Gates: Sleep deprivation deserves more attention

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Matt Gates, Columnist

Walk down Sheridan Road on a Monday morning and you will see droves of Northwestern students rushing to class, coffee mugs in hand, eyes tired from a night of poring over textbooks. It’s become normal for students to spend their mornings chugging coffee and bragging about how little sleep they got the night before.

At my high school, things weren’t much different — busy students also slept little. However, we were aware of the effects this had on our bodies and accepted this state only occasionally and begrudgingly. In college, it becomes accepted that we will deprive ourselves of sleep in order to keep up with work. Students should be aware of how lack of sleep affects their bodies, minds and lives.

According to the National Sleep Foundation, people who are more than 17 years old generally need seven to nine hours of sleep a night. How many of us can say we regularly achieve this goal?

It is understandable that college students will sometimes be short on sleep given our variety of commitments: class, homework, extracurricular activities and possibly even a job. However, it is concerning to see how frequently students at NU and other schools deprive themselves of sleep.

Staying up late to work on a paper or studying for an exam may boost a student’s performance in the short term. However, a cycle of sleep deprivation generally becomes counter-productive. One study found that losing an hour of sleep caused students to perform at the level of students two years behind them. If you were a high school senior in calculus, would you want to be moved to Algebra II? But that’s exactly what you’re signing up for when you don’t sleep enough.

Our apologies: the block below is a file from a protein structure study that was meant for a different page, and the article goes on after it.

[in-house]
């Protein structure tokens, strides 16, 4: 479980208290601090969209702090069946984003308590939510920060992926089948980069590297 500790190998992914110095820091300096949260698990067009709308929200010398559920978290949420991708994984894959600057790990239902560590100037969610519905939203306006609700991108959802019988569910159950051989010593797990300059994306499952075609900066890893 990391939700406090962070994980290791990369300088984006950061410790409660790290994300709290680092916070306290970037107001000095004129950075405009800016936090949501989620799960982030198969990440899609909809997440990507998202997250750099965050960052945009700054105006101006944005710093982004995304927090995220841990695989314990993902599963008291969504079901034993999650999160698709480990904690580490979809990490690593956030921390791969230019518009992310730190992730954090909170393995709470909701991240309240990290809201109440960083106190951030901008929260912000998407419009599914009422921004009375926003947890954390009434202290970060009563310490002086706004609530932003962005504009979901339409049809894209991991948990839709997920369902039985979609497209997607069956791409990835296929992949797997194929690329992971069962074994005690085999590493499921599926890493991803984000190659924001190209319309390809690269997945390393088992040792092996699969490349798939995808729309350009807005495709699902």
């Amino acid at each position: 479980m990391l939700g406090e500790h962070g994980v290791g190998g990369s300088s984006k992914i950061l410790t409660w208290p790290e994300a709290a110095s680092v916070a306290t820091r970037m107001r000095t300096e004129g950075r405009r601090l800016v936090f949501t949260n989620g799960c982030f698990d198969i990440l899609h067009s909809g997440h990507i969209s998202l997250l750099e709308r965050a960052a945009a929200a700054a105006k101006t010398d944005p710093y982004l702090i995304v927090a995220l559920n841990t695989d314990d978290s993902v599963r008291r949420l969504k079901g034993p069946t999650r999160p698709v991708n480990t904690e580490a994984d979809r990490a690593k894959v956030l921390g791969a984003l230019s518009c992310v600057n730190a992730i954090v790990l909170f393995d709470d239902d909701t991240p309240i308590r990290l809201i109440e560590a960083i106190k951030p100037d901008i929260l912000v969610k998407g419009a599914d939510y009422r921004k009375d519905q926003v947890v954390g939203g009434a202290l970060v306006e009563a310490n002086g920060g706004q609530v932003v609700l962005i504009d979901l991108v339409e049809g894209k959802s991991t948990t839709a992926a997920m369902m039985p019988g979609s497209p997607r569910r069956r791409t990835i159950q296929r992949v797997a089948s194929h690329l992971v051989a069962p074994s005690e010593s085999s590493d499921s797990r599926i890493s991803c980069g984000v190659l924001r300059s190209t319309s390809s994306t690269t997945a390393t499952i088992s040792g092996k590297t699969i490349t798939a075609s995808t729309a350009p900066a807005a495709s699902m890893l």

Sleep that occurs early in the night and the dream sleep later on help the brain process and learning new information. Students who stay up late to finish work deprive themselves of the chance to fully comprehend new material. This results in a vicious cycle of sleep deprivation and cramming.

Lack of sleep has also been linked to lower T-cell counts, leaving someone with a weaker immune system and higher risk of getting the cold and flu. Everyone hates getting sick, and college students find it infuriating to miss class or get behind on work. Staying up late cramming for a test might get a student a higher grade but is not worth the academic costs of a week of illness.

For college students with cars, sleep deprivation carries even more risks. Driving while tired doubles the risk of an accident — as severe a risk as driving drunk, a study found.

Although it is difficult to tell how tired a driver in an accident was, drowsy driving is still known to cause many accidents each year. Forty thousand injuries and 1,550 deaths are attributed to drowsy driving each year.

As college students, we know that we are going to have to push ourselves to achieve our potential. However, doing our best requires us to get those seven to nine hours, at least as often as we can.

Matt Gates is a Weinberg freshman. He can be reached at [email protected]. If you want to respond publicly to this column, send a Letter to the Editor to [email protected].